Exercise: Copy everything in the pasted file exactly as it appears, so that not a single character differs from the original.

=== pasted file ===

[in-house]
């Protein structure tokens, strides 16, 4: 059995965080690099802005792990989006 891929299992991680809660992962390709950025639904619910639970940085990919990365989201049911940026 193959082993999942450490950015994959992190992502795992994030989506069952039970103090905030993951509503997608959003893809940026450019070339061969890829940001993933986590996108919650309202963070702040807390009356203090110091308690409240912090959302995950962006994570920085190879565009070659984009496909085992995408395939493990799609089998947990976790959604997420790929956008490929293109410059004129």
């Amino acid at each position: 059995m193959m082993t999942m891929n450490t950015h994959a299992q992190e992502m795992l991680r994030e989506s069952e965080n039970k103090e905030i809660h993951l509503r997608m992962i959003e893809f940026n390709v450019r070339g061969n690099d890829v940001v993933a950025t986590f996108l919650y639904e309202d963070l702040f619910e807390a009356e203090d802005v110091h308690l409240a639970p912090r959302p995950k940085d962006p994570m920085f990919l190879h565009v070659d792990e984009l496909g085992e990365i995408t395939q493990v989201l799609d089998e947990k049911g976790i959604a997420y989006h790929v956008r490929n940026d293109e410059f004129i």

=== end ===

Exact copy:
[in-house]
């Protein structure tokens, strides 16, 4: 059995965080690099802005792990989006 891929299992991680809660992962390709950025639904619910639970940085990919990365989201049911940026 193959082993999942450490950015994959992190992502795992994030989506069952039970103090905030993951509503997608959003893809940026450019070339061969890829940001993933986590996108919650309202963070702040807390009356203090110091308690409240912090959302995950962006994570920085190879565009070659984009496909085992995408395939493990799609089998947990976790959604997420790929956008490929293109410059004129």
């Amino acid at each position: 059995m193959m082993t999942m891929n450490t950015h994959a299992q992190e992502m795992l991680r994030e989506s069952e965080n039970k103090e905030i809660h993951l509503r997608m992962i959003e893809f940026n390709v450019r070339g061969n690099d890829v940001v993933a950025t986590f996108l919650y639904e309202d963070l702040f619910e807390a009356e203090d802005v110091h308690l409240a639970p912090r959302p995950k940085d962006p994570m920085f990919l190879h565009v070659d792990e984009l496909g085992e990365i995408t395939q493990v989201l799609d089998e947990k049911g976790i959604a997420y989006h790929v956008r490929n940026d293109e410059f004129i």